Plastic pop bottle on a beach in Costa Rica nik harron

Pointing to Polluters

USA After a three-and-a-half-year study, researchers at the University of Georgia determined that between 4.8 and 12.7 million tonnes of plastic trash flowed into the world’s oceans in 2010 from 192 coastal countries. The latest multinational research, led by the Five Gyres Institute in Los Angeles and published by PLOS ONE in December 2014, estimates more than 5.25 trillion individual pieces of plastic are present in the world’s oceans at all depths in all corners of the globe. The discovery, published February 13 in Science, was the first time scientists were able to attach a volume to the amount of plastic waste entering the world’s waterways. Using “social math” to help wrap her head around the massive quantity, lead researcher Jenna Jambeck calculated that the total input of plastic into the oceans every year is equivalent to finding five retail shopping bags full of plastic trash for every foot of coastline in the world. “When I did that conversion, I was shocked,” Jambeck told A\J. Solutions to waste mismanagement will differ between countries, the study concluded, but all start with reducing litter and boosting recycling and sorting programs.

Read the full story: "Waste Mismanagement Leads to Plastic-Filled Oceans"
Listen to Jambeck on CBC Radio

That’s Not Food!

VIRGINIA It’s not just microplastics that are a hazard to marine organisms. Last August, biologists from the Virginia Aquarium and Marine Science Centre were called about a young, disoriented female sei whale swimming up a busy industrial tributary of the Chesapeake Bay. After she died, it was discovered that the endangered species had swallowed a shard of a broken DVD case that had lacerated her stomach and prevented her from feeding. Sea turtles and birds are also frequent victims of lethal plastic ingestion. Laysan Albatrosses are reported to consume larger amounts of plastic, more frequently, than any other seabird. Chicks have been found with Styrofoam, beads, fishing line, buttons, disposable cigarette lighters, toys, golf tees, dish-washing gloves and magic markers inside them.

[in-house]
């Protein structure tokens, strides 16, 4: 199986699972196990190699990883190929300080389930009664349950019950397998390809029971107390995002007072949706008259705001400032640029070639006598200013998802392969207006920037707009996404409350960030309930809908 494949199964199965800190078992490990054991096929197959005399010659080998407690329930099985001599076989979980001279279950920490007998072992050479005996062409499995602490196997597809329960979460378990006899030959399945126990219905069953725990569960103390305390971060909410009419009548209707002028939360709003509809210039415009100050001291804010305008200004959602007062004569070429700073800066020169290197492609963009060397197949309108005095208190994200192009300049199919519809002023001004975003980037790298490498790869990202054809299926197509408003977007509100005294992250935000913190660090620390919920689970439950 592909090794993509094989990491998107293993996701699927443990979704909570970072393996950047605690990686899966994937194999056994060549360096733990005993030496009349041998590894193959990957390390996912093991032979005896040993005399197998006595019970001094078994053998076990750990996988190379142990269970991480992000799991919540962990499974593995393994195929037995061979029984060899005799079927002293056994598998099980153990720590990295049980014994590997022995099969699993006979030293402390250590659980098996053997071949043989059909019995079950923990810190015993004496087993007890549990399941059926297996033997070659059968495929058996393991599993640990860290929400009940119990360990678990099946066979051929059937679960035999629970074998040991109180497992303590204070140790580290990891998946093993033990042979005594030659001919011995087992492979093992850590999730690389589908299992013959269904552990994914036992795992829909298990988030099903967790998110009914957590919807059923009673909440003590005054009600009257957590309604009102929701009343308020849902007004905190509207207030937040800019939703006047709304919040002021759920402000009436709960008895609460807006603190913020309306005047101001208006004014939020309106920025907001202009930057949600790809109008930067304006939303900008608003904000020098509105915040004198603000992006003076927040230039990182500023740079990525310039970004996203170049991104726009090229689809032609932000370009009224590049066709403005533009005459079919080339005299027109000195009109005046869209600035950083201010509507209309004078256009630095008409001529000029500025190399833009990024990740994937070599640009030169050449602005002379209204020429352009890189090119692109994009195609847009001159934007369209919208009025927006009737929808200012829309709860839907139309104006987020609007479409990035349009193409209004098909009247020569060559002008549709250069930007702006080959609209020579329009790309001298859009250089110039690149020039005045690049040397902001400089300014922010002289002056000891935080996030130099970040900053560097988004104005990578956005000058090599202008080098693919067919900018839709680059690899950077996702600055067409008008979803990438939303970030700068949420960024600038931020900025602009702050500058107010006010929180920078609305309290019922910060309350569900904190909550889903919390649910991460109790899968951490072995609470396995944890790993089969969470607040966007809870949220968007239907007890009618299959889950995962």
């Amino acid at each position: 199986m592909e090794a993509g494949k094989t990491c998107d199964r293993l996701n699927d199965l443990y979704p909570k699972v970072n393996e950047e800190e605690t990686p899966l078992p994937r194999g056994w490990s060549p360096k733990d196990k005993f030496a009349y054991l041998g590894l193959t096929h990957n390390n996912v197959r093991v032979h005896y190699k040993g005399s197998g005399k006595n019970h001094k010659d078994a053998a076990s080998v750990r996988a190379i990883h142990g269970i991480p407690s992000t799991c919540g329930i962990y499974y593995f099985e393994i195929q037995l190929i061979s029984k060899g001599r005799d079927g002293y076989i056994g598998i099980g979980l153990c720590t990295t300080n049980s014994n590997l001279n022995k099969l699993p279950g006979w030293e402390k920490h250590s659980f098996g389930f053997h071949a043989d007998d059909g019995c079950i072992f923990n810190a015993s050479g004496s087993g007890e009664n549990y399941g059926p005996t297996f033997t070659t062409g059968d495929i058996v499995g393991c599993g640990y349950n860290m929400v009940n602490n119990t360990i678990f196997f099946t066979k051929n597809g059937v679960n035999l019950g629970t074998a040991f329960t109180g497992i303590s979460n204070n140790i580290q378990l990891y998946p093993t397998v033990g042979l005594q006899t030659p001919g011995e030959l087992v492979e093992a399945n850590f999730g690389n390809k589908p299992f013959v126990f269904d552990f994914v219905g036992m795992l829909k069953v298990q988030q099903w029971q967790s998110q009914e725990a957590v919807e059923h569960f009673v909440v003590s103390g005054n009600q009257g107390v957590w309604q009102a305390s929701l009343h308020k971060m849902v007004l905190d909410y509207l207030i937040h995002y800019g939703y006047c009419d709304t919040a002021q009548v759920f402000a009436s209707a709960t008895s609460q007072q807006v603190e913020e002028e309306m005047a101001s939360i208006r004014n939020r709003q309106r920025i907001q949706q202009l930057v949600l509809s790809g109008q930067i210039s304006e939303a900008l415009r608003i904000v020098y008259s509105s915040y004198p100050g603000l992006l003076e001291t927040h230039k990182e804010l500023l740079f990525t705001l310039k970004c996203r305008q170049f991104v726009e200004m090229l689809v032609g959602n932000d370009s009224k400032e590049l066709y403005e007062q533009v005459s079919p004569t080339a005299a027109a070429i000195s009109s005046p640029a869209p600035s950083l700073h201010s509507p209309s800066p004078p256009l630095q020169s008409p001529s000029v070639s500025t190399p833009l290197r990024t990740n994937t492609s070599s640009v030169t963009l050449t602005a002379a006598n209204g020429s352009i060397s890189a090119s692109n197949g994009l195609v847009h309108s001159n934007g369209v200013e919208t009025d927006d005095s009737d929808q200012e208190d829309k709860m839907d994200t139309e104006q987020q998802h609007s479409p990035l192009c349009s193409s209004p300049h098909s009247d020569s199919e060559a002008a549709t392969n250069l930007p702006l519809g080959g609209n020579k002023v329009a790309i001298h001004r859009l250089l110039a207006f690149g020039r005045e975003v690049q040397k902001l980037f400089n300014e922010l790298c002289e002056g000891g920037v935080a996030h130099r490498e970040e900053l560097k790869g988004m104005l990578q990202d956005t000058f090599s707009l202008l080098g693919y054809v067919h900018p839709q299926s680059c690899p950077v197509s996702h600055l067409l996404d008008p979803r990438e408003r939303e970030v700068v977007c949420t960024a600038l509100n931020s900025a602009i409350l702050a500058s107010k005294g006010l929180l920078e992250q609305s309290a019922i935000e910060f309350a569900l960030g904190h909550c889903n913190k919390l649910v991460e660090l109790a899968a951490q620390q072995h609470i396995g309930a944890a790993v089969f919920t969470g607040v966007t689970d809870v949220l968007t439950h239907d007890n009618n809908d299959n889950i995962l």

News From the Gyre

INTERNATIONAL The planet has five major ocean gyres – areas of the open ocean with rotating currents where plastic garbage accumulates. The most well-known of these is the North Pacific gyre, where a famous accumulation of trash the size of Texas has been widely reported since the 1990s. A six-year study of the plastic found in all of the gyres was published in the December 10, 2014 issue of PLOS ONE. The most comprehensive examination of the situation to date, this study reveals that the marine garbage patches cannot be considered as repositories, but rather as shredders and redistributors of trash. Sunlight, oxygen, wave action and grazing fish all break large plastics into tiny fragments, which then leave the gyres for “dangerous interaction with entire ocean ecosystems,” says lead researcher Marcus Eriksen. The tiny microplastics are popping up in ice cores, coastal sediments, zooplankton, bivalves, fish and seabirds. Small particles have a greater surface area than large ones and act like sponges to absorb PCBs, DDT, flame retardants and other persistent organic pollutants in the oceans. “The garbage patches could be a frightfully efficient mechanism for corrupting our food chain with toxic microplastics,” says Eriksen.

Polar Polymers

ARCTIC Researchers were “shocked and saddened” to discover large quantities of microplastics from populated areas in the south stored in frozen sea ice. The study results were published in Earth’s Future (June 2014). Lead author Rachel Obbard reports that she saw “a lot of small threads, some solid chunks in oranges and reds and a bunch of small blue nodules.” She accidentally discovered the plastic while studying microscopic algae living under the ice. Until then, she had “consider[ed] the Arctic to be a pristine and remote area.” The investigation revealed that Arctic sea ice contains concentrations of the pollutant several orders of magnitude greater than what has previously been found in highly contaminated areas such as the North Pacific gyre. The impact of increased ice melting due to climate change, and the resulting release of this contamination into the world’s oceans, is unknown.

Janet Kimantas is associate editor at A\J with degrees in studio art and environmental studies. She is currently pursuing an MES at UWaterloo. She splits her spare time between walking in the forest and painting Renaissance-inspired portraits of birds.

Andrew Reeves is an environmental writer completing a book about Asian carp in North America. He is a contributing editor at Alternatives Journal and This Magazine’s environmental columnist. His work has also appeared in the Globe & MailSpacing and Corporate Knights.

Follow him on Twitter.

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